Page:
The brand has heard a growing number of requests from Depancel collectors and enthusiasts alike to return to their racing chronograph roots. Even though they’ve done away with their online questionnaire that allows for the community to directly make suggestions as to what they’d love to see from the brand, the Legend 60s chronograph proves that they firmly still have their ear to the ground. And what better way to return to their “racing chronograph roots” than to develop a watch inspired by the Formula One racing scene in the 1960s.
The Legend 60s marks another first for the Depancel, and that comes in the form of using a hand-wound movement for the very first time. The engine in question is the Seagull ST1901, a movement that can trace its lineage back to the historic Venus 175 chronograph. Venus supplied some of the most accurate and reputable movements of the time, and was likely inside of the watches worn by those in the paddock or in the crowd while watching (and timing) the likes of Phil Hill, Bruce McLaren, and Sir Jack Brabham blasting their way around the track. Like the Venus 175 Chronograph, the Seagull ST1901 movement is sans an oscillating weight, displaying the entire architecture through an exhibition caseback.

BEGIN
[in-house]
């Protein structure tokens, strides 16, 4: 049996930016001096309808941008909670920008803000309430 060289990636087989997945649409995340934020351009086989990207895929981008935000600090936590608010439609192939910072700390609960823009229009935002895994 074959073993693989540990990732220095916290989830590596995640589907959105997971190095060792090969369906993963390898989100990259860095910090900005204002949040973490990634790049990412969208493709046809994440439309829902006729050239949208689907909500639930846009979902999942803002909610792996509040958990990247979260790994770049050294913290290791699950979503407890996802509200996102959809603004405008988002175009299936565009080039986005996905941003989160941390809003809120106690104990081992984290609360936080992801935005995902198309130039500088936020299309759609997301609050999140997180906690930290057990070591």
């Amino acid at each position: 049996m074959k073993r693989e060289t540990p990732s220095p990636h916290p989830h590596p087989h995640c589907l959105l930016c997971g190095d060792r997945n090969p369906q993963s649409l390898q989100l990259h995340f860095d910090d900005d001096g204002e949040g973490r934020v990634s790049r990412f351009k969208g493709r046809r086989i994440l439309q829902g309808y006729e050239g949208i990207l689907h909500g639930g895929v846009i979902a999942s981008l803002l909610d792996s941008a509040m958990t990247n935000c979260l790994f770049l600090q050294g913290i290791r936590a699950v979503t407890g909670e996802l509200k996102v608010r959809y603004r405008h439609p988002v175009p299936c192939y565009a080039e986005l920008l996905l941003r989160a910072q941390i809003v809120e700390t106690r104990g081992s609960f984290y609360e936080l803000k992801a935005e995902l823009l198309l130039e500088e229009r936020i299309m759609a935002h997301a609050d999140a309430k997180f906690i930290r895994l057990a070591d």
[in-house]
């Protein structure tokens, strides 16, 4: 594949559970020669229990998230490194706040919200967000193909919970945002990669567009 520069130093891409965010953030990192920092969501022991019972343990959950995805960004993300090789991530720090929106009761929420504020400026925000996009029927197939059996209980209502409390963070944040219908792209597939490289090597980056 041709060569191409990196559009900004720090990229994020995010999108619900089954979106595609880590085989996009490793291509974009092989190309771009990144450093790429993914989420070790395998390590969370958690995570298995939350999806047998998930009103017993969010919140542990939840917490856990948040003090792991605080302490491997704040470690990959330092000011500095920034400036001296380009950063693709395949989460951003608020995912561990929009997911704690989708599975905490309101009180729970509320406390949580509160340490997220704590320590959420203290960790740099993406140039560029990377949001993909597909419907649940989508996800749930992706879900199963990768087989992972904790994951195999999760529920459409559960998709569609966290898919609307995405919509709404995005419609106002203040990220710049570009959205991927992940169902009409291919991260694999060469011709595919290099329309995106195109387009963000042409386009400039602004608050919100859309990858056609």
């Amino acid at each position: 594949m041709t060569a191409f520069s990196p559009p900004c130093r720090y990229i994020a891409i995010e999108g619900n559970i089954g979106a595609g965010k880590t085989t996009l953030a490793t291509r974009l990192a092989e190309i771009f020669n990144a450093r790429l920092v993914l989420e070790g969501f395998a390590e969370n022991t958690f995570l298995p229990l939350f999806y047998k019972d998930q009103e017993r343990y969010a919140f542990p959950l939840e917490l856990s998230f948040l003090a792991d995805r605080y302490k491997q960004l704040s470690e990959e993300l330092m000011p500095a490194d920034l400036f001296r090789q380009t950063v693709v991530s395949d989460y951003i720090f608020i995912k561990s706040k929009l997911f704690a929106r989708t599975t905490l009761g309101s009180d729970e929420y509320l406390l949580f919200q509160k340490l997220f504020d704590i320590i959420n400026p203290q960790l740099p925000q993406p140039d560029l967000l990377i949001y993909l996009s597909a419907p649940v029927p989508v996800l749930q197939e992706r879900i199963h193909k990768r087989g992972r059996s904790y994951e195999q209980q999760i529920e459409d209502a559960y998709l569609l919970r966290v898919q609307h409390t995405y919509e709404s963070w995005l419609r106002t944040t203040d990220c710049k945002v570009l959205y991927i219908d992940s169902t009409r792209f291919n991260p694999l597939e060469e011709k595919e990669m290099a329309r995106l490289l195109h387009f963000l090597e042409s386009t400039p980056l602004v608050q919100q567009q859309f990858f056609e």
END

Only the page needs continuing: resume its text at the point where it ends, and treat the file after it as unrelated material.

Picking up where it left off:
On the flipside, Depancel decided to keep the dial as traditional as possible, opting to go with a Panda and Reverse Panda. But the more interesting dial feature resides on the outer edge. A pulsometer scale up to 150 beats per minute, and a “red zone” should the ol’ ticker hit 200 bpm, is located from the twelve o’clock marker to three. The rest of the dial’s outer edge displays a km/h tachymeter scale up to 200 km/h, and like the pulsometer, also demarcates a “red zone” up to 240 km/h if at any point your foot gets heavy on the pedal.